What are the turning points in Harper Lee's To Kill a Mockingbird?

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The terms turning point and climax are used interchangeably as literary terms. A turning point, or climax, is the moment in the story when "all rising action turns around into falling action" (Literary Devices, "Climax"). At this moment, the conflict has reached its greatest point of intensity, and the resolution is in sight. There are two major plot-lines within Harper Lee's To Kill a Mockingbird. The first concerns the children's coming-of-age story, which entails learning acceptance. The second concerns Atticus's role as Tom Robinson's defense lawyer, which has significant consequences for the children and plays a crucial role in the children's development. Both of these plot-lines have their own major turning points.

The most important factor in the children's coming-of-age story is their learning to accept Arthur (Boo) Radley. Jem is the first of the children to realize that Arthur is not the monster they think he is. Jem develops this realization as he comes to understand that Arthur is reaching out to the children and showing kindness in his own quiet way by mending Jem's pants and leaving the children gifts in the knothole of an oak tree on the Radleys' property. He is so moved by the kindnesses and feels so ashamed of having mocked Arthur that he cries by the end of Chapter 7. As Jem further comes to understand how different people can be and to accept those differences, he comes to understand that Arthur stays in his house all the time simply because "he wants(it) to stay inside" (Ch. 23).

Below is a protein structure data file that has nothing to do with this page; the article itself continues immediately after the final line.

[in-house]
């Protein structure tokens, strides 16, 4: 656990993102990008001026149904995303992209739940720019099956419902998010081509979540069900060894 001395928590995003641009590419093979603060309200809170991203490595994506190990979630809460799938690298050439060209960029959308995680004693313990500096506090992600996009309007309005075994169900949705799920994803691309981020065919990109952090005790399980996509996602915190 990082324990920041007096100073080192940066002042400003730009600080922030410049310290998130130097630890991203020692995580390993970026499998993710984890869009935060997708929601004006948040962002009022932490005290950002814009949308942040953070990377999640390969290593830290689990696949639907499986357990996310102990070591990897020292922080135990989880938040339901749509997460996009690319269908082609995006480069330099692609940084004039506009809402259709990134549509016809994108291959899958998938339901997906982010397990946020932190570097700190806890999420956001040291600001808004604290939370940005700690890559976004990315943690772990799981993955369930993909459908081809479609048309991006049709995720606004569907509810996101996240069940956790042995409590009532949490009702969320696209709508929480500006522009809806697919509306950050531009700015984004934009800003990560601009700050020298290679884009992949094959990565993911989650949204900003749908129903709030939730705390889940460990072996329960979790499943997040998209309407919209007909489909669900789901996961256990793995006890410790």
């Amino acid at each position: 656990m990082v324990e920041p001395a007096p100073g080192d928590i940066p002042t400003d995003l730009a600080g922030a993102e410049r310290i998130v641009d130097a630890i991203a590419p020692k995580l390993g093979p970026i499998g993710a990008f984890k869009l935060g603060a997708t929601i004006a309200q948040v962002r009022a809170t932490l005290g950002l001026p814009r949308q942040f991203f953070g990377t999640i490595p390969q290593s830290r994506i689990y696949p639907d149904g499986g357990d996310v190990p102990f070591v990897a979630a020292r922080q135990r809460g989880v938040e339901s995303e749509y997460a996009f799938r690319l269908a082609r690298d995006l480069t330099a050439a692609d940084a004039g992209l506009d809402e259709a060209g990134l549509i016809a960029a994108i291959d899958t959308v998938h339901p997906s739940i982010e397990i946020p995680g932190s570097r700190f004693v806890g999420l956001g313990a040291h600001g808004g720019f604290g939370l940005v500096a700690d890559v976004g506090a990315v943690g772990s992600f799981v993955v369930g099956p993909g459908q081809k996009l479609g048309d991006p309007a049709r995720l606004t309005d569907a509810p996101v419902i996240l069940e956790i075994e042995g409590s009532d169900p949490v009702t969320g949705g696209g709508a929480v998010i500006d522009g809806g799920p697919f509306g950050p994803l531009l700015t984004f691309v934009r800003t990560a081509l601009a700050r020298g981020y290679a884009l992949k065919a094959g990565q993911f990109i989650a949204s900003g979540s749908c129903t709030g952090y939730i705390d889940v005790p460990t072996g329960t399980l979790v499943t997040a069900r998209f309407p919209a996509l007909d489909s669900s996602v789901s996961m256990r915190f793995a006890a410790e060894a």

However, the greatest moment of turning point concerning the children's coming-of-age story doesn't occur until Scout has her own epiphany at the very end of the book. By the end of Chapter 29, Scout realizes two things. First, she realizes that as she looks at the strange man standing in her brother's room, she is looking at her neighbor Arthur for the very first time. Second, she realizes it was Arthur who saved the children's lives. Seeing her previously mysterious neighbor as their caring savior moves her to tears, just as Jem had been moved to tears earlier. Her greatest moment of epiphany is revealed in the final chapter when she says she has finally come to understand what Atticus means when he said, "[Y]ou never really know a man until you stand in his shoes and walk around in them" (Ch. 31). Standing on Arthur's porch after having escorted him home, she feels she is able to see things as Arthur saw them and understand how much he cares about the two children.

The turning point in Atticus's case defending Tom Robinson occurs the moment Robinson is found guilty by the jury. Though Atticus revealed a great deal of circumstantial evidence proving Robinson's innocence and has every hope of Robinson being acquitted upon appeal to the higher courts, Robinson's fate is sealed at that point. His fate is especially sealed the moment he tries to take justice in to his own hands by attempting to escape prison and is shot to death by the prison guards. These events force the children to understand the injustice in the world, an understanding that helps them grow up.

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